Despite its effectiveness, the extent to which biofortification can be done through conventional breeding is limited to the diversity in the gene pool and fertility of the species. In cases where such limitations prevail, genetic modification (GM) provides an alternative pathway. In this method, the genetic material of the host is altered in a manner that does not occur naturally. This may take the form of overexpression of a native gene, such as the OsNAS gene family in rice (Johnson et al., 2011), or expression of a foreign gene from an external source, such as the algal FEA1 gene in cassava (Ihemere et al., 2012). A major advantage of GM is its specificity—select genes, and thus related traits, can be introduced without linkage drag that is associated with unfavorable agronomic traits. Depending on the gene combinations used, increases in iron content of up to 7.5-fold have been reported using GM technology (Trijatmiko et al., 2016).
Even with this advantage however, the release of GM food crops is controversial due to public and political concerns for environmental and human safety. Many of such concerns are directed toward herbicide-resistant GM crops. Conversely, the current direction of GM focuses more on functional foods and is more subtle, leaning toward a cis-genic rather than transgenic approach. Recent years have also seen the rapid rise of genome editing techniques—these are more specific than GM, being capable of targeting specific genome locations for modification whilst also being integration-free. In genome editing, artificial nucleases are used for targeted gene integration or deletion. Four systems have developed—meganucleases, zinc finger nucleases (ZFN), transcription factor nucleases (TALENs), and clustered regularly interspaced short palindromic repeats (CRISPR-CAS) (Sander and Joung, 2014; Bortesi and Fischer, 2015). These have been tested in a wide range of species including crops like rice and wheat, though it has yet to be applied for biofortification purposes.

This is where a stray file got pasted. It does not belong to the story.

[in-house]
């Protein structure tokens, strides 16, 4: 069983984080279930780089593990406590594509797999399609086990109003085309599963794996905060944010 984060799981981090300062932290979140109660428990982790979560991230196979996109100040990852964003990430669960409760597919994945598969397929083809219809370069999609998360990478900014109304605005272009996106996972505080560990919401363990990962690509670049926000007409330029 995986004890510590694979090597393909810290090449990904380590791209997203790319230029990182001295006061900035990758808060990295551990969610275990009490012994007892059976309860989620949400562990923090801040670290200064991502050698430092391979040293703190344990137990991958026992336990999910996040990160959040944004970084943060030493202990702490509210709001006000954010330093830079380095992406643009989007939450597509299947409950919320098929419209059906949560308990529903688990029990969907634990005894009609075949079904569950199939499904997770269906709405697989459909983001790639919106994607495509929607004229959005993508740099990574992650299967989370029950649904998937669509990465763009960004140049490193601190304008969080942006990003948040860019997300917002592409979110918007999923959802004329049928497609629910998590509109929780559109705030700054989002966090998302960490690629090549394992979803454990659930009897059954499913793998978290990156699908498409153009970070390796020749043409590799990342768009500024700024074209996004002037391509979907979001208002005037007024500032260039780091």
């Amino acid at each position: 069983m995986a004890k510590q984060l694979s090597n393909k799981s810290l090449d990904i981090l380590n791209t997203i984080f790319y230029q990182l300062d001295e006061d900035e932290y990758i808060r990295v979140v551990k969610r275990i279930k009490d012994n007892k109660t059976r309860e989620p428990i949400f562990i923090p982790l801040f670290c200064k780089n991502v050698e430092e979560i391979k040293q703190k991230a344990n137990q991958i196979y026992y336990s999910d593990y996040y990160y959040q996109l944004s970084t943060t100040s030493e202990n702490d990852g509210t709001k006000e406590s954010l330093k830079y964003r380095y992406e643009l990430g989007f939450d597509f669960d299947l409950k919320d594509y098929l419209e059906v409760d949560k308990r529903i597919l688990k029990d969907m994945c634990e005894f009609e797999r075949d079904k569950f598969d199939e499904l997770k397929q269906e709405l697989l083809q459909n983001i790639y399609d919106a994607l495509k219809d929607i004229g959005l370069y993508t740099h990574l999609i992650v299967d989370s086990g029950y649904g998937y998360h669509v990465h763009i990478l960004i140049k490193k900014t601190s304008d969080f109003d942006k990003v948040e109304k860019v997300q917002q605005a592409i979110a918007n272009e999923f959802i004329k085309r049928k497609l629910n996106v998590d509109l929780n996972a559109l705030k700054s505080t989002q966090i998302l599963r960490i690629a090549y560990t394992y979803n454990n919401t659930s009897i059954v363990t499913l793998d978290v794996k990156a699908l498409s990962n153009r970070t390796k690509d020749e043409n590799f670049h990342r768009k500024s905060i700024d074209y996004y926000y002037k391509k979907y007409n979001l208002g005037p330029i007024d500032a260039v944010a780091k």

To date, starchy staples that contain little micronutrients like cereals, root crops, and banana have the primary targets for iron biofortification (Namanya, 2011; HarvestPlus, 2015a; Banana21, 2016). The advantages of such targets is that they form the bulk of local diets and given proper processing, have a long shelf-life, allowing for efficient delivery of the biofortified micronutrient over a large spatial and temporal scale. A wealth of information has been generated concerning these crops as a consequence of extensive focus. Biofortification works using GM in particular, have largely concentrated on major graminaceous crops like rice, wheat, and maize. In contrast, existing studies in non-graminaceous plants were conducted mainly in model species like tobacco or Arabidopsis for characterization purposes. While not as extensive, some work has also been conducted in crop species like banana (Matovu, 2016), cassava (Narayanan et al., 2015) lettuce (Goto et al., 2000), and soybean (Vasconcelos et al., 2006). Given the physiological differences between the non-graminaceous and graminaceous plants, it is difficult to extrapolate the effectiveness of iron biofortification approaches in the latter to the former. As it stands, there remains much to be explored in terms of iron biofortification of non-graminaceous crops.